And I came out immediately, for I trembled at the idea of being dragged forth by the said Jack.
"What do you want?" I asked with awkward diffidence.
"Say, 'what do you want, Master Reed,' " was the answer. "I want you to come here"; and seating himself in an arm-chair, he intimated by a gesture that I was to approach and stand before him.
John Reed was a schoolboy of fourteen years old; four years older than I, for I was but ten; large and stout for his age, with a dingy and unwholesome skin; thick lineaments in a spacious visage, heavy limbs and large extremities. He gorged himself habitually at table, which made him bilious, and gave him a dim and bleared eye with flabby cheeks. He ought now to have been at school; but his mamma had taken him home for a month or two, "on account of his delicate health." Mr. Miles, the master, affirmed that he would do very well if he had fewer cakes and sweetmeats sent him from home; but the mother's heart turned from an opinion so harsh, and inclined rather to the more refined idea that John's sallowness was owing to over-application, and, perhaps, to pining after home.
John had not much affection for his mother and sisters, and an antipathy to me. He bullied and punished me; not two or three times in the week, nor once or twice in a day, but continually: every nerve I had feared him, and every morsel of flesh on my bones shrank when he came near. There were moments when I was bewildered by the terror he inspired, because I had no appeal whatever against either his menaces or his inflictions; the servants did not like to offend their young master by taking my part against him, and Mrs. Reed was blind and deaf on the subject: she never saw him strike or heard him abuse me, though he did both now and then in her very presence; more frequently, however, behind her back.
Habitually obedient to John, I came up to his chair: he spent some three minutes in thrusting out his tongue at me as far as he could without damaging the roots: I knew he would soon strike, and while dreading the blow, I mused on the disgusting and ugly appearance of him who would presently deal it. I wonder if he read that notion in my face; for, all at once, without speaking, he struck suddenly and strongly. I tottered, and on regaining my equilibrium retired back a step or two from his chair.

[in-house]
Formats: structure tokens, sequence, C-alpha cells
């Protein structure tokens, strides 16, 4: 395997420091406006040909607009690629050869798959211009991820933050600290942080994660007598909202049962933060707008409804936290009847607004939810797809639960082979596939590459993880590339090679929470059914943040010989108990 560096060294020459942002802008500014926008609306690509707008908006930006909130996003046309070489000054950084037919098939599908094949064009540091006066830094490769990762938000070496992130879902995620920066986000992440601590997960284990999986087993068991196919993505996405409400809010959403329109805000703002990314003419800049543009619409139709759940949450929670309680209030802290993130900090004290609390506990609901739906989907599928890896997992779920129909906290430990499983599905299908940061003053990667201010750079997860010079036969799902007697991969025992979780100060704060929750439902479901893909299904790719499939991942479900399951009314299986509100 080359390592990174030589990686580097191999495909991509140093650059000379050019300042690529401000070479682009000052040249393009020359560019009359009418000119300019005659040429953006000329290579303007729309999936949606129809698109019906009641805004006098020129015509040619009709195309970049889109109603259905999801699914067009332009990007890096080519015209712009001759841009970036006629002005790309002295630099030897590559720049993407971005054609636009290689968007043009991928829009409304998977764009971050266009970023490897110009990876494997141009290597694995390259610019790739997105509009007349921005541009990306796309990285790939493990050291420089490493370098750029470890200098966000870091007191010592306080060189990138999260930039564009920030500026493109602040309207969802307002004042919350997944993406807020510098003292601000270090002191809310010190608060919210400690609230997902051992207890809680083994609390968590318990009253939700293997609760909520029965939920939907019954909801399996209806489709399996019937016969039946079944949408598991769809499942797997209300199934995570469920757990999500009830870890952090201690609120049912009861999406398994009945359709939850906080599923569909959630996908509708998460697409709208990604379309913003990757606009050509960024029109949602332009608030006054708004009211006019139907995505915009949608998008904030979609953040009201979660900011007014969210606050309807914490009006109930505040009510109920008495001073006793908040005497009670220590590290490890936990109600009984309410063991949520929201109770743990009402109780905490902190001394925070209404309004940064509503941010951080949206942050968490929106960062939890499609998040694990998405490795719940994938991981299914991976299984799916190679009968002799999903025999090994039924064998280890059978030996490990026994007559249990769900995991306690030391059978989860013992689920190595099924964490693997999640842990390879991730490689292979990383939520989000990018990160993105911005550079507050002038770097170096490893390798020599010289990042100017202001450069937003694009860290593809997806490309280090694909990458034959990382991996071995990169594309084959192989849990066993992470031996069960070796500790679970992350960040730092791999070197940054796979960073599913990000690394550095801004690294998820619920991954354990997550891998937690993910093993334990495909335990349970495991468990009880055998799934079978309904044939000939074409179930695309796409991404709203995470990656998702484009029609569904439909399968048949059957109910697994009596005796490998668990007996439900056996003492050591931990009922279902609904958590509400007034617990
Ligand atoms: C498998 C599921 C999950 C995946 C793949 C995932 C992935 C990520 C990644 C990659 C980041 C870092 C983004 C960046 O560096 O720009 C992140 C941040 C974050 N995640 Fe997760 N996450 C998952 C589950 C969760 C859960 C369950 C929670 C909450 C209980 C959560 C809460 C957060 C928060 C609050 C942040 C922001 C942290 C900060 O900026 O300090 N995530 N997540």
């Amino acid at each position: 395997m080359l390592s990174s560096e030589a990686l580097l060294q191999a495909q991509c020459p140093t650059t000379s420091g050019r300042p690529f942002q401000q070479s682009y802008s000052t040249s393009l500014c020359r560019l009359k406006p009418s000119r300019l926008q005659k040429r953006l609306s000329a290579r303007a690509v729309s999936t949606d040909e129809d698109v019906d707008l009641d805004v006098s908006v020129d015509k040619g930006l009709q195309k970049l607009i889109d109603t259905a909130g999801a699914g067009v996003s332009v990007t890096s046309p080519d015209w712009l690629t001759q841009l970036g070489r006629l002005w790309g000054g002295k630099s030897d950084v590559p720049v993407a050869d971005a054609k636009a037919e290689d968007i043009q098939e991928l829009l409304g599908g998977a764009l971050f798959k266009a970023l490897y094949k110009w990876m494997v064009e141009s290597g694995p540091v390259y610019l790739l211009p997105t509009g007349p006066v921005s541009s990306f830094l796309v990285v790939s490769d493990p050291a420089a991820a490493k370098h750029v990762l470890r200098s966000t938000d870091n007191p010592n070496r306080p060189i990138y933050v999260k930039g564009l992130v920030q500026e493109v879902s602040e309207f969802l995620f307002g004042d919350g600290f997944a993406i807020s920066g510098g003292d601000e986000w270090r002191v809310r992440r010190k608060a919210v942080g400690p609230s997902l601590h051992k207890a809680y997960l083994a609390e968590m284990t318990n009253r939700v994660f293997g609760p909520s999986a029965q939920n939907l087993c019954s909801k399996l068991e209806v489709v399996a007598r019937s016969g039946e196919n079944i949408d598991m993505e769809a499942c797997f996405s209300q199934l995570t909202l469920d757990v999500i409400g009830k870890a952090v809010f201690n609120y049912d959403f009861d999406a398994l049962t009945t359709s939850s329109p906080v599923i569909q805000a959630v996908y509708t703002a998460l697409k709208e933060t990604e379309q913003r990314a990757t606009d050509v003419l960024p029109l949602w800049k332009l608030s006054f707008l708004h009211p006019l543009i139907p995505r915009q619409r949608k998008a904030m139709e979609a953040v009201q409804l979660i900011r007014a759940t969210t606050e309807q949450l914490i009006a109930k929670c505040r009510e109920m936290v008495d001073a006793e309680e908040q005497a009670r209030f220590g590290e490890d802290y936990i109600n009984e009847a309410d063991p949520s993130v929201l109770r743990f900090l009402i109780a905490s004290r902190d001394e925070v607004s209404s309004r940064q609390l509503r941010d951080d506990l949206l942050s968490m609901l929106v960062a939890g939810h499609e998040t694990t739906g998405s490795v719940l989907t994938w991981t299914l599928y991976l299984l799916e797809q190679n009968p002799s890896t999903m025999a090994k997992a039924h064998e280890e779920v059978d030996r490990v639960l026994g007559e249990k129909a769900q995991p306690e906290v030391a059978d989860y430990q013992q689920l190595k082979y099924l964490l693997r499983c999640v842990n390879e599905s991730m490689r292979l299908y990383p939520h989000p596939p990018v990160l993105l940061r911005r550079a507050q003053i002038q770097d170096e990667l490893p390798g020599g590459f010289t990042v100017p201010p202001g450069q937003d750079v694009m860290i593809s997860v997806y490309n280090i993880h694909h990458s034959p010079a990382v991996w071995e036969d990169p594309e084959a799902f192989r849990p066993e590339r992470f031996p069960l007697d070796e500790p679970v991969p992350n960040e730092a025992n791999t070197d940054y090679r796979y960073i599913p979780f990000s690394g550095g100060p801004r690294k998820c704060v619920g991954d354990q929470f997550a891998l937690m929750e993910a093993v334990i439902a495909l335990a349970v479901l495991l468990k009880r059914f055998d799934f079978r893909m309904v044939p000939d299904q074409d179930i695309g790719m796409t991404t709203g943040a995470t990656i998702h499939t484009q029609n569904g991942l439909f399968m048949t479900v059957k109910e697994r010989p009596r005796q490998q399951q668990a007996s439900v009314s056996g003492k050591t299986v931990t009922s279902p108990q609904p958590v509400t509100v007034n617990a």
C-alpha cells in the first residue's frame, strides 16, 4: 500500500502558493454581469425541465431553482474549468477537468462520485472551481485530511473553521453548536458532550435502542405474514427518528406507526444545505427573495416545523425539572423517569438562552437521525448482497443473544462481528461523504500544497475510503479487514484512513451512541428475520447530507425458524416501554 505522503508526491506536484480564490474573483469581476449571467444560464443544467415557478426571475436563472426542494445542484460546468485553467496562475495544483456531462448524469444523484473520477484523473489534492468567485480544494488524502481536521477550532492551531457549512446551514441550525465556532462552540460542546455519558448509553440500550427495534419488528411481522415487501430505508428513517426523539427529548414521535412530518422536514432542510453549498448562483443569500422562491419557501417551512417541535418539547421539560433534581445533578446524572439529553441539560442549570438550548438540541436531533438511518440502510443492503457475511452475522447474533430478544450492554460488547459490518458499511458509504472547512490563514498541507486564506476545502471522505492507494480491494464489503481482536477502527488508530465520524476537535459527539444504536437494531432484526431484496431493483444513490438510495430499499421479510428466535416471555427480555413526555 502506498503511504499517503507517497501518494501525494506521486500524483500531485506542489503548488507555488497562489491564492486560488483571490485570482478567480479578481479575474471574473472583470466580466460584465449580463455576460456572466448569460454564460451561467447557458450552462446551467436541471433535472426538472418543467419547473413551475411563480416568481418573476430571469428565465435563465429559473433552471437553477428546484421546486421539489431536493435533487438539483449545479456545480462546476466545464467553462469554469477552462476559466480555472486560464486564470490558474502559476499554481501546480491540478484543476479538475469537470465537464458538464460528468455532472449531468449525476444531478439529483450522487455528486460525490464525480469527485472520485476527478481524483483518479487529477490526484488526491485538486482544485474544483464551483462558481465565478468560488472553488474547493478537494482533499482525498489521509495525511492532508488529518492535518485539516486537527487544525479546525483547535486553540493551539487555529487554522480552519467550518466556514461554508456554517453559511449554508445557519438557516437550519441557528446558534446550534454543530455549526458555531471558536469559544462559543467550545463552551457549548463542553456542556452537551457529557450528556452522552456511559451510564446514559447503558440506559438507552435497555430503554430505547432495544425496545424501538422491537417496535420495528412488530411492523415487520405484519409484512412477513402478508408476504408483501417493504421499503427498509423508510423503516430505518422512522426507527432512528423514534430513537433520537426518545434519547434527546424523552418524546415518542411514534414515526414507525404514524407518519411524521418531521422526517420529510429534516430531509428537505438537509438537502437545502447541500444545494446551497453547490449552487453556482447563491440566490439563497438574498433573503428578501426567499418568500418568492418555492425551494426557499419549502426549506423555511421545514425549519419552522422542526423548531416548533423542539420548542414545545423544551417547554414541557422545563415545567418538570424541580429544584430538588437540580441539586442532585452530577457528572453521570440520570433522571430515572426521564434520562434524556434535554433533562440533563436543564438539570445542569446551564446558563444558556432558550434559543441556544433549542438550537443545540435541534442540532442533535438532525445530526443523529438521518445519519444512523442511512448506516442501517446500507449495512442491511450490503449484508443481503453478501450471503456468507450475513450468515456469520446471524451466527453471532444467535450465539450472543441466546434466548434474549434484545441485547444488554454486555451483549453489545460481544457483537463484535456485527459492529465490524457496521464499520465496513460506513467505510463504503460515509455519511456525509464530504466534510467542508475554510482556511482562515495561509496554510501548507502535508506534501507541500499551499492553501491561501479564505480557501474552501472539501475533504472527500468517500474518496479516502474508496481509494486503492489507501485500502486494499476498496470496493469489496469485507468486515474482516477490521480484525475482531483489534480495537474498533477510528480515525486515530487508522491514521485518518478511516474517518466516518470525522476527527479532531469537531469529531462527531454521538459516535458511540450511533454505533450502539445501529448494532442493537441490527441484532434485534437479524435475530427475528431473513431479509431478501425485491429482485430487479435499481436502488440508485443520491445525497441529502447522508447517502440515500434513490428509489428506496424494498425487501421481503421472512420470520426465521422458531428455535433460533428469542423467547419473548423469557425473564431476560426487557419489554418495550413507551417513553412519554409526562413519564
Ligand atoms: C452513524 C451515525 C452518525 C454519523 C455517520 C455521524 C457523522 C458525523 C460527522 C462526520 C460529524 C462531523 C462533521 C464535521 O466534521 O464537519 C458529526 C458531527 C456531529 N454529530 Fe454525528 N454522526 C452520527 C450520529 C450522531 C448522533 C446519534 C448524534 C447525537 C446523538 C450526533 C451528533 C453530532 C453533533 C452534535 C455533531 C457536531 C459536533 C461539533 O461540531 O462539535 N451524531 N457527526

"That is for your impudence in answering mamma a while since," said he, "and for your sneaking way of getting behind curtains, and for the look you had in your eyes two minutes since, you rat!"
Accustomed to John Reed's abuse, I never had an idea of replying to it: my care was how to endure the blow which would certainly follow the insult.
"What were you doing behind the curtain?" he asked.
"I was reading."
"Show the book."
I returned to the window and fetched it thence.
"You have no business to take our books; you are a dependant, mamma says; you have no money; your father left you none; you ought to beg, and not to live here with gentlemen's children like us, and eat the same meals we do, and wear clothes at our mamma's expense. Now, I'll teach you to rummage my bookshelves: for they are mine; all the house belongs to me, or will do in a few years. Go and stand by the door, out of the way of the mirror and the windows."
I did so, not at first aware what was his intention; but when I saw him lift and poise the book and stand in act to hurl it, I instinctively started aside with a cry of alarm: not soon enough, however; the volume was flung, it hit me, and I fell, striking my head against the door and cutting it. The cut bled, the pain was sharp: my terror had passed its climax; other feelings succeeded.
"Wicked and cruel boy!" I said. "You are like a murdereryou are like a slave-driveryou are like the Roman emperors!"
I had read Goldsmith's History of Rome, and had formed my opinion of Nero, Caligula, &c. Also I had drawn parallels in silence, which I never thought thus to have declared aloud.
"What! what!" he cried. "Did she say that to me? Did you hear her, Eliza and Georgiana? Won't I tell mamma? but first"